“Julian would walk free.”

What’s the latest on Julian Assange’s case?

In June, then-United Kingdom home secretary Priti Patel  approved Mr Assange’s extradition to the US

.Then, in August, lawyers for Mr Assange filed an appeal , arguing he is being prosecuted and punished for his political opinions.

Mr Assange was charged by the US with 17 counts of espionage and one charge of computer misuse after WikiLeaks published thousands of leaked military and diplomatic documents.

Melbourne’s demonstration against Mr Assange’s detention was one of many being held across the world on Saturday.

It was heartening to see such global solidarity for Mr Assange’s cause, Mr Shipton said.

“The movement is growing around the world as evidenced by these protests,” he said.

“We’re not going to stop. We are not going to be quiet.”

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October 8, 2022 Posted by | AUSTRALIA - NATIONAL, civil liberties, politics international | Leave a comment

Climate protesters criminalised as climate crisis escalates

Long-term environmental activist Bob BrownHuman Rights Watch and a network of grassroots campaigners have condemned the recent raids and police repression against climate protesters, joining in solidarity with a collective warning from 40 civil society organisations.

However, by criminalising protest, governments expose their allegiance to profit before the people. Rather than generate fear amongst us, this may just mobilise more people in defence of systems that threaten life on Earth.

Independent Australia. By Claire Burgess | 18 July 2022.

With anti-protest laws on the rise as our climate crisis worsens, activists are fighting back to raise awareness, writes Claire Burgess.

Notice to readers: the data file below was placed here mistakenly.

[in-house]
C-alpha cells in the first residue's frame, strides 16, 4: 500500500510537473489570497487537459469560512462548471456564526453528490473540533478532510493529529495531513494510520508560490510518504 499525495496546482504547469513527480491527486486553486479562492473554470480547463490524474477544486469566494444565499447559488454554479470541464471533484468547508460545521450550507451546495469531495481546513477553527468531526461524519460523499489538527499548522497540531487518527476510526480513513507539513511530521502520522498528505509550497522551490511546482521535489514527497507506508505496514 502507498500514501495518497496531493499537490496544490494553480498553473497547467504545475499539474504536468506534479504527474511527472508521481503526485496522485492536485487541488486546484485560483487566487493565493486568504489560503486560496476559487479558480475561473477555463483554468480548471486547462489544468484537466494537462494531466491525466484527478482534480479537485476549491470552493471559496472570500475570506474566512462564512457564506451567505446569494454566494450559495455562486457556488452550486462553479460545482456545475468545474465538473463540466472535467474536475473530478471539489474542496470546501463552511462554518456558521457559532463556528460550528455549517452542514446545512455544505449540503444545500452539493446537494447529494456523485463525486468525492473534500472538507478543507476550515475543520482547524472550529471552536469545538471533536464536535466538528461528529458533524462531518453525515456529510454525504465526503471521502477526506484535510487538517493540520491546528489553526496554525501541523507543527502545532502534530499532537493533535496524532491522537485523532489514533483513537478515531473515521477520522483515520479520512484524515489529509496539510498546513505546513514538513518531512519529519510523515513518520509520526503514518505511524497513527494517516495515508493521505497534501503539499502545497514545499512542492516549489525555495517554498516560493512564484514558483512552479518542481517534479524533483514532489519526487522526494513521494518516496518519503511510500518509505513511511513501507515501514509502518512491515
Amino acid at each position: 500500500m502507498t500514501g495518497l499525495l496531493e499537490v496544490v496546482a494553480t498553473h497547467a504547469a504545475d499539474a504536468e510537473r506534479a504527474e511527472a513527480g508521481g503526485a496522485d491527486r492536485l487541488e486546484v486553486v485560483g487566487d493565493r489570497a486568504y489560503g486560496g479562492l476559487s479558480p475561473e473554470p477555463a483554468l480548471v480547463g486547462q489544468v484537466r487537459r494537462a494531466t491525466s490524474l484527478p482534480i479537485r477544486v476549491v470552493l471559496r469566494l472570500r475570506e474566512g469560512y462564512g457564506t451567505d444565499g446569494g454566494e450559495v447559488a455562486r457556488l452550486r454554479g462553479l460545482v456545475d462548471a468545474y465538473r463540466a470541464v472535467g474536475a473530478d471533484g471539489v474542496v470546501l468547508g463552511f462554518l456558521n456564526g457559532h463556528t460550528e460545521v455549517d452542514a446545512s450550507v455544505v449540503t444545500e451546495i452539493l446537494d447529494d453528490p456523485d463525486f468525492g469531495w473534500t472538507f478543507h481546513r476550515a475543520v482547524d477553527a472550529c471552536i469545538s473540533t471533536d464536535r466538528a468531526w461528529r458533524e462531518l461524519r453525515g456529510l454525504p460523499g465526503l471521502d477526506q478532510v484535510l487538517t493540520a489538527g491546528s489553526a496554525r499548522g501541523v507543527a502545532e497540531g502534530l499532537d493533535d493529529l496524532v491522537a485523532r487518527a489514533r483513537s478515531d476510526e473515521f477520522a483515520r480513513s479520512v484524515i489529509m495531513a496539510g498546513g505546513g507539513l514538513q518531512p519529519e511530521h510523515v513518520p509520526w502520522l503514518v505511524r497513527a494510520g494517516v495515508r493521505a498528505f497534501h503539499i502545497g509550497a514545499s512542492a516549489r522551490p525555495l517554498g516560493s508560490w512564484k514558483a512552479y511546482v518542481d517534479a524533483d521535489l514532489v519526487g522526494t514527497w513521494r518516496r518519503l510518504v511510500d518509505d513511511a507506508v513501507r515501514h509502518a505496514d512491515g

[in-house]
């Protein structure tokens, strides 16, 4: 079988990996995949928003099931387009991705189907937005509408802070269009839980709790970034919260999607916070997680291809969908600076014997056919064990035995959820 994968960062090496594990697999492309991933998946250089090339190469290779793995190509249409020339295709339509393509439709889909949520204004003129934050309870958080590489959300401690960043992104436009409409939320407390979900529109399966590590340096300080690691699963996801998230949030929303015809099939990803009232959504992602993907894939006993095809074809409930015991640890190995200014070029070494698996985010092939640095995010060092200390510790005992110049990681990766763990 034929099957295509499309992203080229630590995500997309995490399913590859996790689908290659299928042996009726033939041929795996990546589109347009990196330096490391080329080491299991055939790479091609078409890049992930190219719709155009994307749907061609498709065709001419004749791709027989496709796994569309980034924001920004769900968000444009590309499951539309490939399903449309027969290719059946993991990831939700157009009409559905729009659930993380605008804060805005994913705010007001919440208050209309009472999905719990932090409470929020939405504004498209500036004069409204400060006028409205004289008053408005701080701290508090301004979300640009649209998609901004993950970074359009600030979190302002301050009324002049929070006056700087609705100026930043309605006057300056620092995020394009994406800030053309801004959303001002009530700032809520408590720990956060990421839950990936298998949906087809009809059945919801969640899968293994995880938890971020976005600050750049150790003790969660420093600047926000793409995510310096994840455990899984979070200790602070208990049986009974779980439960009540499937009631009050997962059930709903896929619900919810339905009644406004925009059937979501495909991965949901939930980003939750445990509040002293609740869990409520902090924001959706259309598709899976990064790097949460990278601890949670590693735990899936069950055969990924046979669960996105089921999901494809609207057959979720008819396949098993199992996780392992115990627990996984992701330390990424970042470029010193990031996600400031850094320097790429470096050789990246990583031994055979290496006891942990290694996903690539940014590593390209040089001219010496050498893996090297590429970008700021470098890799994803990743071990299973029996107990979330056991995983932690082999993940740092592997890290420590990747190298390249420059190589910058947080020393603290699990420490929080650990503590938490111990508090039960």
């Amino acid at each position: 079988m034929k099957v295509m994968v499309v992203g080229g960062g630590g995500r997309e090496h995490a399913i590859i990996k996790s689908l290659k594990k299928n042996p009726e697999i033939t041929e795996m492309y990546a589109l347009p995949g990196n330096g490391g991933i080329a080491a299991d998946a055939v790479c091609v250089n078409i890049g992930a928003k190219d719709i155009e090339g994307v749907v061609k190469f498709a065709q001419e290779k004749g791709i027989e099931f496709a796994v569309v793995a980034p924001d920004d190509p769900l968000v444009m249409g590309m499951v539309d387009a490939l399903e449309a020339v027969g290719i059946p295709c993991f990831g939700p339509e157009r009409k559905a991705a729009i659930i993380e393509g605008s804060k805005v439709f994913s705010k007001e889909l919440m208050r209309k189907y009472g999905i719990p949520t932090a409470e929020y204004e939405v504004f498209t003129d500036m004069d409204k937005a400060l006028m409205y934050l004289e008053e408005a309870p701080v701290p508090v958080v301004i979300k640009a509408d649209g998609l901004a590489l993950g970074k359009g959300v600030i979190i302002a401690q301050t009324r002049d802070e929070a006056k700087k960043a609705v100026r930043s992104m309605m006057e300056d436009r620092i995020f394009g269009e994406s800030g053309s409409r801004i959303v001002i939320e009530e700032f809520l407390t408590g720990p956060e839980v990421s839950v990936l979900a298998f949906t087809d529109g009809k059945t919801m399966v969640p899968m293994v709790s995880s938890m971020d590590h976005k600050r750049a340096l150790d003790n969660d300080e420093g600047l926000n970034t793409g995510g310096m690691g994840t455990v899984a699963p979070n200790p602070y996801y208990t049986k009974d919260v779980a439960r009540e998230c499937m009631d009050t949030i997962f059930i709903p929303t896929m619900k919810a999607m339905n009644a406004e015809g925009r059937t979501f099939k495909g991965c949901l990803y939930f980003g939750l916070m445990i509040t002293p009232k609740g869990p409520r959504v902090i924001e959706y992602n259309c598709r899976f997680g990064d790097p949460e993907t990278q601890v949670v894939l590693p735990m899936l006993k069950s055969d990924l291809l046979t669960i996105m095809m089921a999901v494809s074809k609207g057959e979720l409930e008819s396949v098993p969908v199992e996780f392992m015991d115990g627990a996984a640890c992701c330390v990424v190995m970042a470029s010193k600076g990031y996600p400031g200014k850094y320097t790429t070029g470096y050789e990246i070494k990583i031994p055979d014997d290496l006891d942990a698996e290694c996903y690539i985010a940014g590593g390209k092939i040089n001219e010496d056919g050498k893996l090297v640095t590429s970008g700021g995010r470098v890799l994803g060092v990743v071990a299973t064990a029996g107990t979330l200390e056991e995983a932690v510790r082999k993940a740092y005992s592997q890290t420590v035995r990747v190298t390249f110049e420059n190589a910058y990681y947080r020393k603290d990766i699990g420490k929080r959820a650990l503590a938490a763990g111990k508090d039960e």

CLIMATE ACTIVISTS are increasingly using protest tactics that cannot be ignored. They are targeting Australia’s economic and political centres, contending that these systems built from colonial dispossession are responsible for climate destruction and inaction. Does this approach to bringing about change hold up empirically?

Is Australia a colonial and extractive-based climate pariah?

The extraction of “natural resources” is the backbone of colonial relations to the Earth — climate change is a symptom of this way of operating. The sixth International Panel on Climate Change (IPCCreport points to how marginalised communities, particularly Indigenous, disproportionately bear the burden and harm from climate change though they are the least responsible. Scholars now argue that climate action requires addressing the ongoing legacies of colonialism.

Australia’s current extractive regime has its roots in colonial systems of violence and dispossession of Aboriginal and Torres Strait Islander people. The political and economic system sits proudly upon scarred and damaged land that was never ceded. Mining giants continue to be prioritised by governments, such as coal mining company Adani over the land rights of Traditional Owners.